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- Importing HSMWorks Tool Libraries into HSMAdvisor by briankb on September 14
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- Programming Efficient Peck Drilling Cycle by Nguyen Van Du on March 30
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Thinking about getting your self an affordable desktop CNC?
Check out this Shariff DMC2 designed and built by my fellow Canadian!
I wanted to purchase the first version about a year ago, but his Kickstarter campaign has ended by then and I ended up buying a used Prolight 2000 with auto tool changer.
This looks like a quite rigid, fast and a very powerful (3HP, 24k rpm) machine.
Certainly has better accuracy and power than my old heavy desktop machine with 0.001" backlash and just 1hp, 5k spindle.
Not affiliated in any way, by the way. Just looks like a great product all around.
Ever since getting my benchtop CNC running, I have not been very happy with the lack of manual control over overrides and buttons.
This DIY Engineering video gave me a great idea: build one myself.
I wanted the smooth speed and feed overrides, so I decided to not go with HID device, but instead with a full serial control paired with a custom plugin on the UCCNC side.
Here is the Fusion design of the enclosure:
And here it is 3D-Printed.
Acrylic face engraved from the back side and painted.
And all buttons and controls mounted:
All I have to do now is wire the Arduino board, program the plugin, and test it!
Here is the video of the pendant in action:
Attached file: Pendant.jpg
Since my garage/shop has a limited workspace, I have long wanted to upgrade the big and clumsy computer I used to drive my little Prolight desktop CNC to something more elegant and convenient.
After quite a bit of googling, and testing the UCCNC control software that i already have I decided to re-use my old Z83 mini-PC with Intel Atom processor.
Then I ordered a SunFounter 10.1" touchscreen monitor with a nice resolution of 1200x800 from amazon.
Since the display does not come with an enclosure I decided to design one myself.
A good opportunity to dust off my 3d modeling skills:
Attached file: image.png
Machined this 2-piece utility knife on my ProLIGHT2000 benchtop CNC.
Just one little lock left!
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After almost one month of waiting for parts, tracing wires, testing, soldering, and assembling. Here is the finished product!
Milling case hardened t-slot nuts:
Quick Tool change action with Tormach TTS holders:
Having done all the motor tuning and testing on the table, it was time to mount everything inside the machine enclosure.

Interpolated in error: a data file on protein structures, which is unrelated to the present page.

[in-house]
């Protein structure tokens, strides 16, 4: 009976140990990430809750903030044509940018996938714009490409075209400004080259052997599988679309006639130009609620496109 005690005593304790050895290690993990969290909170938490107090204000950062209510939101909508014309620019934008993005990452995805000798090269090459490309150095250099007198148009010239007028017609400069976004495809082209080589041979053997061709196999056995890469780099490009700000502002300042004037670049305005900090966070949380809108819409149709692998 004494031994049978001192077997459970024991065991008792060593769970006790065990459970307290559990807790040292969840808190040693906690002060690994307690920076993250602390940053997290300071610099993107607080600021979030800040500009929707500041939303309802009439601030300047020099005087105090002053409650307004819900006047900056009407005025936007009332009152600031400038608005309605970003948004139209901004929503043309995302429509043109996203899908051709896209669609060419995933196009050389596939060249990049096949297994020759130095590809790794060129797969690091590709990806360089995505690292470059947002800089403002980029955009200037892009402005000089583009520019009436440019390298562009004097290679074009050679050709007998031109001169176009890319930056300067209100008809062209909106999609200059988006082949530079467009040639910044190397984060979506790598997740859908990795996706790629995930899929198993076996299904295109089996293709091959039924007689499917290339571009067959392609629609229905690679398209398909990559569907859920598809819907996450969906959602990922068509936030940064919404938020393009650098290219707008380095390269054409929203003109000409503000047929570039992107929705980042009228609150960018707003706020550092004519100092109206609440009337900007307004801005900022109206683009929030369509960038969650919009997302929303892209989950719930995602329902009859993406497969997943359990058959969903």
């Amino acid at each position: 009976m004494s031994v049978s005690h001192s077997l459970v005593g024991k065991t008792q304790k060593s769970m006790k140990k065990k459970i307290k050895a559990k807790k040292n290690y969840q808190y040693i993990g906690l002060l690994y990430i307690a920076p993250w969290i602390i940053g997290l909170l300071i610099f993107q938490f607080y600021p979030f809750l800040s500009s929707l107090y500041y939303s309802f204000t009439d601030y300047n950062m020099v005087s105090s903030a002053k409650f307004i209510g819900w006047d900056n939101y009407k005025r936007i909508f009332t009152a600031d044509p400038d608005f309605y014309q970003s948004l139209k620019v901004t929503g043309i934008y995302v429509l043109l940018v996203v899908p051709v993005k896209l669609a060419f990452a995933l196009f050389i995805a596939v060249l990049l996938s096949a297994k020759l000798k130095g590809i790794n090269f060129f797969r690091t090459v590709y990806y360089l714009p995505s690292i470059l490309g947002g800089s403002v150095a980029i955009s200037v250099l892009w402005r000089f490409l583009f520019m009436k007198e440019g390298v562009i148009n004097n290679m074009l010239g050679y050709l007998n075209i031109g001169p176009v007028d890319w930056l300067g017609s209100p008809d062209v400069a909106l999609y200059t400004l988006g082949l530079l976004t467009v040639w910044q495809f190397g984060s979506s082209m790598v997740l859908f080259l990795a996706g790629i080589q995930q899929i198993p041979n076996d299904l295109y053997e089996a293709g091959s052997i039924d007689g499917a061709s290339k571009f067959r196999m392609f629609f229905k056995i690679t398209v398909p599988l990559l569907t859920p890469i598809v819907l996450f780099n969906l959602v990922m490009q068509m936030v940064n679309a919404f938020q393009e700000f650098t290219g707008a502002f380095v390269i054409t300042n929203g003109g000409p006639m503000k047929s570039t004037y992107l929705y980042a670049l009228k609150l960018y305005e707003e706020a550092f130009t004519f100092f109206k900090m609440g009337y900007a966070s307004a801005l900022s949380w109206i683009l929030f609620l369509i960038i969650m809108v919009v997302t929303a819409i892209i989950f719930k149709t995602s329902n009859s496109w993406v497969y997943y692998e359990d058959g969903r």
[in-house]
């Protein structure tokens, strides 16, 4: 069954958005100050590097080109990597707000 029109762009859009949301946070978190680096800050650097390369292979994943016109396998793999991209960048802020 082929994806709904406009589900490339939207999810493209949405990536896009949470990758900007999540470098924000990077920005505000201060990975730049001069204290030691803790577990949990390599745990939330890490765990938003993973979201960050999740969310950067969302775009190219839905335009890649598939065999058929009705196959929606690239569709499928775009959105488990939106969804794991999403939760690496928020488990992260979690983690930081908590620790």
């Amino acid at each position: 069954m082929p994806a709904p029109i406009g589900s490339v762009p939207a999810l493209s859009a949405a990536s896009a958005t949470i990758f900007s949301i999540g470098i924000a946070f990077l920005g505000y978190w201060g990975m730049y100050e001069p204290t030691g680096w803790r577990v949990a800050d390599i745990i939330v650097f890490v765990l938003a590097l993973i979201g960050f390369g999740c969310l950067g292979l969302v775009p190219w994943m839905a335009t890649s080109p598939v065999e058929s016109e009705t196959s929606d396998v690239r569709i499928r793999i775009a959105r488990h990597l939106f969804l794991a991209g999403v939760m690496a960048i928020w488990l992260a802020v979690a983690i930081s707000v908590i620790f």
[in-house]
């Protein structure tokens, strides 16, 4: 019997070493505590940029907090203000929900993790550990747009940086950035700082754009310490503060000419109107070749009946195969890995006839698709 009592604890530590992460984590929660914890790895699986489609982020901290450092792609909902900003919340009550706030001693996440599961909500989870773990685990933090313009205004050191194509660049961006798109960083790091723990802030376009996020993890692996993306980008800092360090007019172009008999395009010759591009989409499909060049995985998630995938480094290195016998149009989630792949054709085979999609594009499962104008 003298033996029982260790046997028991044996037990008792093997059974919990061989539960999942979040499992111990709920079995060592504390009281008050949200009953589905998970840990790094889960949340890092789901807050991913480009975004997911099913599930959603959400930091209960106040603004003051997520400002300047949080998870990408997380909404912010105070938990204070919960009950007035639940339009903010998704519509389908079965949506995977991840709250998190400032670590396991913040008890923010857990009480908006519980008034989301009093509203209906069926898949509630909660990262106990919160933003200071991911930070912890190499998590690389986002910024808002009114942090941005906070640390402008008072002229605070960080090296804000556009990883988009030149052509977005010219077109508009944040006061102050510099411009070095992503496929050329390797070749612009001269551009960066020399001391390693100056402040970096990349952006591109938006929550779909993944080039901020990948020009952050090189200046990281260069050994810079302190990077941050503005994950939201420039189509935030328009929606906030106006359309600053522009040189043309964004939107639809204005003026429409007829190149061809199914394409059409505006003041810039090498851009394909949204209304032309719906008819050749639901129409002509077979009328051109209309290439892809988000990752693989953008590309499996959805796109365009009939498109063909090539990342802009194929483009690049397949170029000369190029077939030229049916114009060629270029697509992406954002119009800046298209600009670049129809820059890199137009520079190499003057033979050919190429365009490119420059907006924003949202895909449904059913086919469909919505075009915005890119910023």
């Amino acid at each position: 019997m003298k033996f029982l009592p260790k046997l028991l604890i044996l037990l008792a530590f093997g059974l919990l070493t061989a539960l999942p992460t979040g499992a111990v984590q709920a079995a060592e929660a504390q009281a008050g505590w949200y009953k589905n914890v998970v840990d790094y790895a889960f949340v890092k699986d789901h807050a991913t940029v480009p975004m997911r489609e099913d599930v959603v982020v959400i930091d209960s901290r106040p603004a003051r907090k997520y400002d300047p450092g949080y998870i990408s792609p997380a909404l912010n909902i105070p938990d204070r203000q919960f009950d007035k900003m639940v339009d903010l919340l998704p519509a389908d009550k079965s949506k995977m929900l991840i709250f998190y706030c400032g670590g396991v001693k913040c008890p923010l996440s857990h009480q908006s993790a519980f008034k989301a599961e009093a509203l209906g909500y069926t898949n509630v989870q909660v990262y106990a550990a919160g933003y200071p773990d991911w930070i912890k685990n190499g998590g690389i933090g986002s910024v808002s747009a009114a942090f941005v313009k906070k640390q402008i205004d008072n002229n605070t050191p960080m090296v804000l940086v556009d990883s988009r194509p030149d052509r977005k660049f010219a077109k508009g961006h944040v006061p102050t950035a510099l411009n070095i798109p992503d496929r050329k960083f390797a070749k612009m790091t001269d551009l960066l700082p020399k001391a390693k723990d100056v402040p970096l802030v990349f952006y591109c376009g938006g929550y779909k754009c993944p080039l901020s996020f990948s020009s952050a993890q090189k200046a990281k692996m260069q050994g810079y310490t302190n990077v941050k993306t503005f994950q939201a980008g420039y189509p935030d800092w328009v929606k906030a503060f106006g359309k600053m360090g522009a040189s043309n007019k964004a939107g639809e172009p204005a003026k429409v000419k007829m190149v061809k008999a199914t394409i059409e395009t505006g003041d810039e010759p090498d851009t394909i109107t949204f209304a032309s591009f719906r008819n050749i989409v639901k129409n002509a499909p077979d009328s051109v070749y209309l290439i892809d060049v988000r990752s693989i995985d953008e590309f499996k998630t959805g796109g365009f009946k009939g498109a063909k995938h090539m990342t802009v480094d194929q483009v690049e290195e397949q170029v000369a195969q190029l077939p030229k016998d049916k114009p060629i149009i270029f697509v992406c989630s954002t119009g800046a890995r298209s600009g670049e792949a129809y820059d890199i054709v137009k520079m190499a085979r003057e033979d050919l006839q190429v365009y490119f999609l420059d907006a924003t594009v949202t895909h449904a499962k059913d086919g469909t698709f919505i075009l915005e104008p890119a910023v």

I cut the heatsink to size enough to house four drivers, laid out some mounting holes, and drilled and tapped them M3.
Then drilled clearance holes in both the heatsink and the board and joined them with some 19mm long brass standoffs.
Drilled a hole in the enclosure for the motion controller mounting and LAN cable connection.
Then the main board containing drives and the power board and the breakout board were installed in the machine.
At this point, I realized the drive mounting scheme I chose was a mistake because it was a lot more challenging to connect the wires to the drive terminals so deep and so close to the enclosure. It helped to unscrew the main board, pull it out a little, connect the wires and only then push it back in and screw it to the wall of the enclosure.
Traced all the black cable going to the fuses and found which ones control the spindle and which ones go to the appliance plugs.
By fiddling with the controls on the front of the machine, identified all the wires and their functionality.
The Gecko G320X drives use the same (ERR/RES) pin controlling the drive fault reset and the error status.
When the drive is at fault (every time you startup or when the motor loses too many counts), it has a ground voltage of 0. If you pass +5v, it will reset the fault and enable the drive.
So I had to re-use the red cycle stop button to pul it to +5V when the machine is started. To sense the drive fault and stop the machine I used pin 12 (pull-down) on the C11G BOB. So when any of the drives pull ERR/RES to ground, the C11G board and mach4 react to it like an E-STOP.
The motors mounted back, and the encoder wires soldered directly to the data cable wires of the same colors. For that, I cut off the bulky DB-25 connectors.
Pay attention to the property belt tensioning. According to the manufacturer, the belt should sag a maximum of 1mm under the pressure of about 3 pounds applied at its middle point.
With everything connected, it is time to test the machine. See how it homes and runs!
I have been hunting for a very rigid but small machine for the last year or so.
And when I finally found one for sale on an auction in Minnesota, I could not pass.
Now the machine is in my garage.
It is a surprisingly heavy machine with a solid epoxy granite frame.
The features are as follows:
- 1.5HP 5000 RPM spindle
- Closed loop servos on all axes
- Power draw bar and a rack tool changer assembly
I built a table with casters for it and upon plugging it to a computer it turned out that.... It's dead!
The proprietary Animatics control in the back is not working, which means 95% of all electronics in the back must be replaced.
I was actually almost hoping for that because the original software is DOS-only. It is hardly convenient to work with it.
I want it to work under mach or LinuxCNC
So I ordered the required parts online and when all of them are here, I will start the retrofit process.
I will be documenting my process in comments.
Wish me luck!